Specific DNA recognition mediated by a type IV pilin.Cehovin, A., Simpson, P.J., McDowell, M.A., Brown, D.R., Noschese, R., Pallett, M., Brady, J., Baldwin, G.S., Lea, S.M., Matthews, S.J., Pelicic, V.
(2013) Proc.Natl.Acad.Sci.USA 110: 3065-3070
- PubMed: 23386723
- DOI: 10.1073/pnas.1218832110
- PubMed Abstract:
Natural transformation is a dominant force in bacterial evolution by promoting horizontal gene transfer. This process may have devastating consequences, such as the spread of antibiotic resistance or the emergence of highly virulent clones. However, ...
Natural transformation is a dominant force in bacterial evolution by promoting horizontal gene transfer. This process may have devastating consequences, such as the spread of antibiotic resistance or the emergence of highly virulent clones. However, uptake and recombination of foreign DNA are most often deleterious to competent species. Therefore, model naturally transformable gram-negative bacteria, including the human pathogen Neisseria meningitidis, have evolved means to preferentially take up homotypic DNA containing short and genus-specific sequence motifs. Despite decades of intense investigations, the DNA uptake sequence receptor in Neisseria species has remained elusive. We show here, using a multidisciplinary approach combining biochemistry, molecular genetics, and structural biology, that meningococcal type IV pili bind DNA through the minor pilin ComP via an electropositive stripe that is predicted to be exposed on the filaments surface and that ComP displays an exquisite binding preference for DNA uptake sequence. Our findings illuminate the earliest step in natural transformation, reveal an unconventional mechanism for DNA binding, and suggest that selective DNA uptake is more widespread than previously thought.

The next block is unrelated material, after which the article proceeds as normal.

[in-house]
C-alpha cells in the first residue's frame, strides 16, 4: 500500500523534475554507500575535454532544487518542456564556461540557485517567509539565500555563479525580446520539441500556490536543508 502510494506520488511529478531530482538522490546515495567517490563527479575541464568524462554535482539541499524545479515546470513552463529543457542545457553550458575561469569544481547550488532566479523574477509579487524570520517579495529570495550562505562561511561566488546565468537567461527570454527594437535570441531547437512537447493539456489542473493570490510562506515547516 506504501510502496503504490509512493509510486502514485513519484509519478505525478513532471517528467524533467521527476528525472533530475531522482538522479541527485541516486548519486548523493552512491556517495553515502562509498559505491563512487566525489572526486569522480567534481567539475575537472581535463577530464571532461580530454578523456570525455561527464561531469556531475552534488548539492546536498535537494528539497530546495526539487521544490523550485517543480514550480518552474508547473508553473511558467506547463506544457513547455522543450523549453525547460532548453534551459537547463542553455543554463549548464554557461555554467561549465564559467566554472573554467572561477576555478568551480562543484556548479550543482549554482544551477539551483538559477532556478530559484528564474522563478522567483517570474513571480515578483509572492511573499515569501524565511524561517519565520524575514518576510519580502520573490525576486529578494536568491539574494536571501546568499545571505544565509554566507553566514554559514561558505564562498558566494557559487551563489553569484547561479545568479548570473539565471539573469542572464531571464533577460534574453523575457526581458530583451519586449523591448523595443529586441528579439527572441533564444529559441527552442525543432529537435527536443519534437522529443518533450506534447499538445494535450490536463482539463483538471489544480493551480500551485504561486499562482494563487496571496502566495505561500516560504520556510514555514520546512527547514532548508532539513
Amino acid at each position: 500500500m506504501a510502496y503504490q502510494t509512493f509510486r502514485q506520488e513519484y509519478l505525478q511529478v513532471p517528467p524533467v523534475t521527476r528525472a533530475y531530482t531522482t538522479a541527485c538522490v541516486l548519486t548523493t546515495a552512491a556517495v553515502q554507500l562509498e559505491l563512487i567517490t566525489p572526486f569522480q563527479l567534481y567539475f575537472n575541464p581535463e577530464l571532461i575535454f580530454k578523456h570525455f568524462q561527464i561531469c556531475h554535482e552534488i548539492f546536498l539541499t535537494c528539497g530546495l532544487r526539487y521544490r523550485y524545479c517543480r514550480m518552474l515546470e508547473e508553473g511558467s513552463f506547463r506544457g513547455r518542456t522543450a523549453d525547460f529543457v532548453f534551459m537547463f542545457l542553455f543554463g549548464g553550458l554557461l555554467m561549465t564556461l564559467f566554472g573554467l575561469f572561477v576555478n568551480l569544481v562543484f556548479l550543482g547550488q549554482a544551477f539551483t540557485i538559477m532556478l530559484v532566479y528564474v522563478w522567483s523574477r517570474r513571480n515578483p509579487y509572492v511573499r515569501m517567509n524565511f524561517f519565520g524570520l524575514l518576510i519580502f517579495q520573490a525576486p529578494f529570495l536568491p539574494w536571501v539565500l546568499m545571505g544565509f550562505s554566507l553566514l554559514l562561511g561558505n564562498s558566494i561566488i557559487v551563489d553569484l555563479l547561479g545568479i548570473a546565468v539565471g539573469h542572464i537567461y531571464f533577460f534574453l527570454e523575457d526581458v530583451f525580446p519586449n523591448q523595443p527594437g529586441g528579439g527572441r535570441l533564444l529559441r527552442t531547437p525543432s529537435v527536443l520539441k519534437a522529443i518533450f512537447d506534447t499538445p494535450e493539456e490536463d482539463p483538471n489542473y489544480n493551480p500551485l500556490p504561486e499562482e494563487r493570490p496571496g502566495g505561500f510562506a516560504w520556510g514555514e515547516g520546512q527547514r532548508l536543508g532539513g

Medical Research Council Centre for Molecular Bacteriology and Infection, Section of Microbiology, Imperial College London, London SW7 2AZ, United Kingdom.